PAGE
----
Japan

The complacent optimism of capitalist consensus is fast disappearing. At the beginning of this year, the general view about the world economy was that US growth would slow gradually to about 3% from 5%, Japan would pick up a little to about 2% and Europe would trundle along at about 2.5%. The US central bank, the Federal Reserve, would cut interest rates to ensure that any slowdown would not mean a loss of investor confidence or consumer demand. Well, January seems like eons ago in global economics. After a non-stop spate of warnings about lower profits from the main US corporations and the release of economic data each day that showed a weakening economy, US...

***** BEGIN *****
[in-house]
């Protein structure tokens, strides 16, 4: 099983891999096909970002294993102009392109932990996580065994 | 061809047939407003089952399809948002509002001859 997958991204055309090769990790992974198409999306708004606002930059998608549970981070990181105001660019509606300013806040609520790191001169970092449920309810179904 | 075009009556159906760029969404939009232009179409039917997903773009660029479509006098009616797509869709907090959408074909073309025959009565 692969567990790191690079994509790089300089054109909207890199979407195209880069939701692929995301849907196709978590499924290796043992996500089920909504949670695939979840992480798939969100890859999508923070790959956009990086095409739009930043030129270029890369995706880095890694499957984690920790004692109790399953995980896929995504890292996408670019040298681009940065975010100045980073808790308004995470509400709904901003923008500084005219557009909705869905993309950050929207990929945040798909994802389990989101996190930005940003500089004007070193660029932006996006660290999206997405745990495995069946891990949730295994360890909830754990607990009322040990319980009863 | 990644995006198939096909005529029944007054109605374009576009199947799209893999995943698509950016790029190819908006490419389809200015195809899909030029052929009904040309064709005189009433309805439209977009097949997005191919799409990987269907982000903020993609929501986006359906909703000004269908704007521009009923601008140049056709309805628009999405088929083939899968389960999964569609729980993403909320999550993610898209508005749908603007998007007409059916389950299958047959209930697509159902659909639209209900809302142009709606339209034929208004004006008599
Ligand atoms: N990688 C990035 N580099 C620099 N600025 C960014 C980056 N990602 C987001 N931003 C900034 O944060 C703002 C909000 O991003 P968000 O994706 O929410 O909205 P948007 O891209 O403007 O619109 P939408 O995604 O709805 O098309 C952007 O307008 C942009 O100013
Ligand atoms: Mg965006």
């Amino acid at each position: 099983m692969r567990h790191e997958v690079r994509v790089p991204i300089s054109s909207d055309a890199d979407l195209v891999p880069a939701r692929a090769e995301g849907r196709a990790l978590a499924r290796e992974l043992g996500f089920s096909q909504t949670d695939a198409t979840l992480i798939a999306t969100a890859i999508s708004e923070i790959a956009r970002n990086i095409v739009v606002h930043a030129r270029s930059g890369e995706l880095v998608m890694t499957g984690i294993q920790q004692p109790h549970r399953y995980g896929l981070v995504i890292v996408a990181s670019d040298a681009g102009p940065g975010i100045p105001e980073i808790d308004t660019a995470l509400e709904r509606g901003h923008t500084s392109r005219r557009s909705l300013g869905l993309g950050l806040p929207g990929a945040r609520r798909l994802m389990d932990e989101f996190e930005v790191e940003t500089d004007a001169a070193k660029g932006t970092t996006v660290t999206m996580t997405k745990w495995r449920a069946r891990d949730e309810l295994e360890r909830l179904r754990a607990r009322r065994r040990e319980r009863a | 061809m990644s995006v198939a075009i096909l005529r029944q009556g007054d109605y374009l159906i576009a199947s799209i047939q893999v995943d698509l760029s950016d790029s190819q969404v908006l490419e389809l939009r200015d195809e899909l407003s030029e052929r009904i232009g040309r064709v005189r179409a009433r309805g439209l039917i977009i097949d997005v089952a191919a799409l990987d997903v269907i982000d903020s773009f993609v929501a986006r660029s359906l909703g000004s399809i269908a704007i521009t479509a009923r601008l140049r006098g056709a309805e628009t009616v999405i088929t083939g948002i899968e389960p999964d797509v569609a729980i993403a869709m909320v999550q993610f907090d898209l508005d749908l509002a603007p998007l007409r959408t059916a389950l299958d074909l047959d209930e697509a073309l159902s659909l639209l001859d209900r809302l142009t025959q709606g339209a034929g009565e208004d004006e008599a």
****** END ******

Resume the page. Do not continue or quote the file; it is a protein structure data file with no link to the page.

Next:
"Flat on its back for years and showing few signs of life, Japan's economy was nonetheless still in the world of the living. When we last checked, that is. Reports of its imminent demise are now coming thick and fast. A world that had grown bored with the 'Japan isn't growing' story is suddenly paying attention to the new 'Japan will collapse and take the rest of us with it' story." The Economist, 11/4/98. Phil Mitchinson analyses the reasons behind.